JDBC database copy of table contents

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For one of our projects, we wanted to copy the contents of our production database to the test database. Both databases are accessible via JDBC. After an investigation of available tools, I had to revert to my own solution.

In our case, both the production and test databases are disclosed via the same SQL server. Integrity constraints are enforced between tables. We start with an empty test database, i.e. with empty tables and their constraints.

I investigated various existing solutions to achieve this:

  • db2db: did not suffice, since it did not tolerate an already existing (empty) table structure at the destination.
  • JDBC importer: the idea was to export the contents of the source database to a CSV file and import that file into the destination database. However, the tool choked on various columns. I did not find out why, the log only mentioned: “Could not export row, java.sql.SQLException: Could not retrieve column #1″
  • Same procedure as outlined above with the import and export tools from Derby -> was too complicated for me

After a half a day of searching and trying out existing solutions, I figured it might be quicker to program the thing in Java/JDBC myself. I wrote a Java program that gets the table name from the command line, and copies the contents from source to dest. By traversing the database from parent to child tables, I was able to satisfy the integrity constraints.

My small Java program is contained in DBCopy.jar. Note that the passwords, usernames and DB-connection URLs are hard coded in (static) member variables. Of course, this can/should all be changed much more elegant and flexible, but for now it is simple and works. Go and get it if you got tired of searching, fill in your database specifics in the program, compile and run!

Note 1: When running my program, the JDBC driver must be on the classpath, of course.

Note 2: in case you still get integrity constraint violations, it is quite likely that somebody changed the contents of the production/source database just between your copy of the parent and child tables. This actually happened to me! After erasing the parent table at the destination and re-copying from source, the child table was copied without problems.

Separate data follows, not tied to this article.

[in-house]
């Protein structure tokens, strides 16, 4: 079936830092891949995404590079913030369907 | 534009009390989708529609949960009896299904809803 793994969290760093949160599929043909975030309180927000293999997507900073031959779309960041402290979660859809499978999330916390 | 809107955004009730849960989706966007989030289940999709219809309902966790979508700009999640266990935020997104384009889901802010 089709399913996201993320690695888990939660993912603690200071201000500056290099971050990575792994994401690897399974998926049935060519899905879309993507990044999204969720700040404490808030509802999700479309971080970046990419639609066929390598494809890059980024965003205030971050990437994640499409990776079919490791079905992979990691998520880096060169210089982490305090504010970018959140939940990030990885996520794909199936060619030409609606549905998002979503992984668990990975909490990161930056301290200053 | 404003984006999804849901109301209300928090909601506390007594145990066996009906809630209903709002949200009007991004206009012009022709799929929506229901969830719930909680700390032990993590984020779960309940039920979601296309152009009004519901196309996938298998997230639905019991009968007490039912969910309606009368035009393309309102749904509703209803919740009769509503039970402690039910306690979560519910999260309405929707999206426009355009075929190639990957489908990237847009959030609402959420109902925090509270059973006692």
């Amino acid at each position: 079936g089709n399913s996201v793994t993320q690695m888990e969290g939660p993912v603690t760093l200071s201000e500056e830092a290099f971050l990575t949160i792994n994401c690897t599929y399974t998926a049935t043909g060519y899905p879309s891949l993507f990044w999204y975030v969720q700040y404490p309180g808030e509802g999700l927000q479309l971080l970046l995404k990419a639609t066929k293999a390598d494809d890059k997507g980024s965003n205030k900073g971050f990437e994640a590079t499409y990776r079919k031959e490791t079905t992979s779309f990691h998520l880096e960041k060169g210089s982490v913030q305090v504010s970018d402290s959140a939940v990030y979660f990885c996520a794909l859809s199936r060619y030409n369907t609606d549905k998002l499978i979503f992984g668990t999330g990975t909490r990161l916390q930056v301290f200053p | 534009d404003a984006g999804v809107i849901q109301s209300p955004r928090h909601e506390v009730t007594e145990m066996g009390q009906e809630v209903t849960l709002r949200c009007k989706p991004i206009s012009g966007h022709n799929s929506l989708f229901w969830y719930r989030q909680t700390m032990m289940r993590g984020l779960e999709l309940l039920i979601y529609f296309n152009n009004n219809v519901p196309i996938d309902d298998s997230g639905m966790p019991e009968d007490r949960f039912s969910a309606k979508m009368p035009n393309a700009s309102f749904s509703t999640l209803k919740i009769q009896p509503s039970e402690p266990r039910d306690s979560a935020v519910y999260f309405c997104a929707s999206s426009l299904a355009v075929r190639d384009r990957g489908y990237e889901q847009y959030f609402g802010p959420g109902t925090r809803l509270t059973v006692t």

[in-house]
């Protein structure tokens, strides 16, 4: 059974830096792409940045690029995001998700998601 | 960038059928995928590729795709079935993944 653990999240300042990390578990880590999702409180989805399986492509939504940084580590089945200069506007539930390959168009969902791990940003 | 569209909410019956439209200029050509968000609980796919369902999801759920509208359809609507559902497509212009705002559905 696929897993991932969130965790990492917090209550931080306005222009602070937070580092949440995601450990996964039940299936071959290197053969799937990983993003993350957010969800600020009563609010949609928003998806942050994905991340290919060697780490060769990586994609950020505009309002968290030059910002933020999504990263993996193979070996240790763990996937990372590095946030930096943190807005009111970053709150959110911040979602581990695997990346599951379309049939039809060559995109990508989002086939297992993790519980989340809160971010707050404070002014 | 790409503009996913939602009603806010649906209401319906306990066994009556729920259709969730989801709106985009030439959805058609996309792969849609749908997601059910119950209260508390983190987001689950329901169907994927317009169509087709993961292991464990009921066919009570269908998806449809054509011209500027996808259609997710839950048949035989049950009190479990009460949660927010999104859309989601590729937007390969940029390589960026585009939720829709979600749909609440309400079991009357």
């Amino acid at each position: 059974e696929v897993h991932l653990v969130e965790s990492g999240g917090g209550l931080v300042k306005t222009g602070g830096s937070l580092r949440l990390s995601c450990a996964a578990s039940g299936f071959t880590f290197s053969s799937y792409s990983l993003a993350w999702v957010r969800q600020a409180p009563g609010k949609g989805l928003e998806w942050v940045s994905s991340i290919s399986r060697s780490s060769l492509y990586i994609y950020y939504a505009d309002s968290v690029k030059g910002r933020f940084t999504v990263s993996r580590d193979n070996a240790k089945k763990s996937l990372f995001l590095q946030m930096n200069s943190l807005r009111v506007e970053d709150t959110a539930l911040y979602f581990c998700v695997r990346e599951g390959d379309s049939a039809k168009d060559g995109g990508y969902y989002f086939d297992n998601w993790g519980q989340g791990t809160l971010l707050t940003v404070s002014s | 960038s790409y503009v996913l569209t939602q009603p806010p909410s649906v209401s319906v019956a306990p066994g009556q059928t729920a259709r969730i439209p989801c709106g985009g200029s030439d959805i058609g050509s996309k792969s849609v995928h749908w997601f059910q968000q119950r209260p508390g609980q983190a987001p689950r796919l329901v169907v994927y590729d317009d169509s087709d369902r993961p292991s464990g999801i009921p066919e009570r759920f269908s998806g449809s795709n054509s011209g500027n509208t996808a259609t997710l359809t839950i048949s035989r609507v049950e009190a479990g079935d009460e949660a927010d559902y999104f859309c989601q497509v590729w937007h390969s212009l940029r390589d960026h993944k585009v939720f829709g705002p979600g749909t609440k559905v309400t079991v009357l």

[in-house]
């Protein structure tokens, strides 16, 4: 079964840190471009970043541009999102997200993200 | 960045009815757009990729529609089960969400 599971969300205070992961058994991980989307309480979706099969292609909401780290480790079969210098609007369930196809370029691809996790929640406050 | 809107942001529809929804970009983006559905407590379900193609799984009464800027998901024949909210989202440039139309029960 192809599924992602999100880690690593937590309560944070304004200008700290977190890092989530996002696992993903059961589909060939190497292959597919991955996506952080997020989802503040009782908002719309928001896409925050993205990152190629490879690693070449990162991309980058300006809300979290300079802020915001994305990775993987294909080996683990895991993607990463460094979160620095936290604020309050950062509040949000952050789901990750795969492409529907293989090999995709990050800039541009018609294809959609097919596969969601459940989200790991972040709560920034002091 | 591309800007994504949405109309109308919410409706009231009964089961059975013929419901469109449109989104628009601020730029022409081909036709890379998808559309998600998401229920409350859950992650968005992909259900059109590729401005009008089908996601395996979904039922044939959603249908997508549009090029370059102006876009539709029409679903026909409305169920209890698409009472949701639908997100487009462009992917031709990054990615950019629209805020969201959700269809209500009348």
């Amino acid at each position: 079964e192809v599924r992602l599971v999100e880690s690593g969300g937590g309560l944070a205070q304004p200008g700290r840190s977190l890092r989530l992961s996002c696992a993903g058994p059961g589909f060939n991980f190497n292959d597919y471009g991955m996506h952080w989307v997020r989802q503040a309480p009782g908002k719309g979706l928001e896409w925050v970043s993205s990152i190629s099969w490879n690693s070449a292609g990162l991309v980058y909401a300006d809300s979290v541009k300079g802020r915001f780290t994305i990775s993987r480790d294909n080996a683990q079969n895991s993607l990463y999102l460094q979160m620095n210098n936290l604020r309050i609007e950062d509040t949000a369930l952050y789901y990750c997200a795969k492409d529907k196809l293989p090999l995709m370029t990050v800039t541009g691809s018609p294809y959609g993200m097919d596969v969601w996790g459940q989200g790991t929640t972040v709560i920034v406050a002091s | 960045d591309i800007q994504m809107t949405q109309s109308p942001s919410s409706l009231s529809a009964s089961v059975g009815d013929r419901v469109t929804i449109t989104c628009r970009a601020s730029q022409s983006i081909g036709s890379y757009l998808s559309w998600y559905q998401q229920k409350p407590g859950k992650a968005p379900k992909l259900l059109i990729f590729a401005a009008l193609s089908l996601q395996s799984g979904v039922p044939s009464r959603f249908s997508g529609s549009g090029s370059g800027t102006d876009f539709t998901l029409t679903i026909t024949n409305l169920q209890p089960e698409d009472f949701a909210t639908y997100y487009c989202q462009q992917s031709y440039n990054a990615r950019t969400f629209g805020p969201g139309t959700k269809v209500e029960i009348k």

Note 3: Feel free to extend/distribute/modify this program where needed. It worked flawlessly for our system, but still might need some modifications.

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13 Comments

  1. Is it possible to obtain a complete copy of the updated class mentioned here? “March 15th, 2006 at 4:04 pm Here’s an updated version that copes ..”

  2. text of the comment no.9 is cut out on page the page preview, so there is not possible to get compleate code of DBCopy version2. have you done it for purpouse, or can you please update the DBCopy.jar url with newest version. Thank you and best regards.

  3. Nice Thing, I got some requirement and about to start code, i found yours.
    I could able to see only part of your code. How can i get complete one.

    Thank you
    Raj

  4. Here’s an updated version that copes with multiple tables, uses prepared statements and batches results for speed.

    Note that you need to pecify a db/properties.properties file with the programs defaults.

    package db;

    /*
    * Copy the contents of a table from one database to another.
    *
    * Created 2nd of December 2004 by Zeger W. Hendrikse
    *
    * Modifed 15th of March 2006 by Karl Wyer
    *
    * Version 2.0
    */
    import java.sql.Connection;
    import java.sql.DriverManager;
    import java.sql.PreparedStatement;
    import java.sql.ResultSet;
    import java.sql.SQLException;
    import java.sql.Statement;
    import java.util.ResourceBundle;

    /**
    * Copy the contents of a table from one database to another.
    */
    public class DBCopy {
    private static String toURL;

    private static String toUser;

    private static String toPasswd;

    private static String fromURL;

    private static String fromUser;

    private static String fromPasswd;

    private static String fromDriver;

    private static String toDriver;

    private static Connection fromDB;

    private static Connection toDB;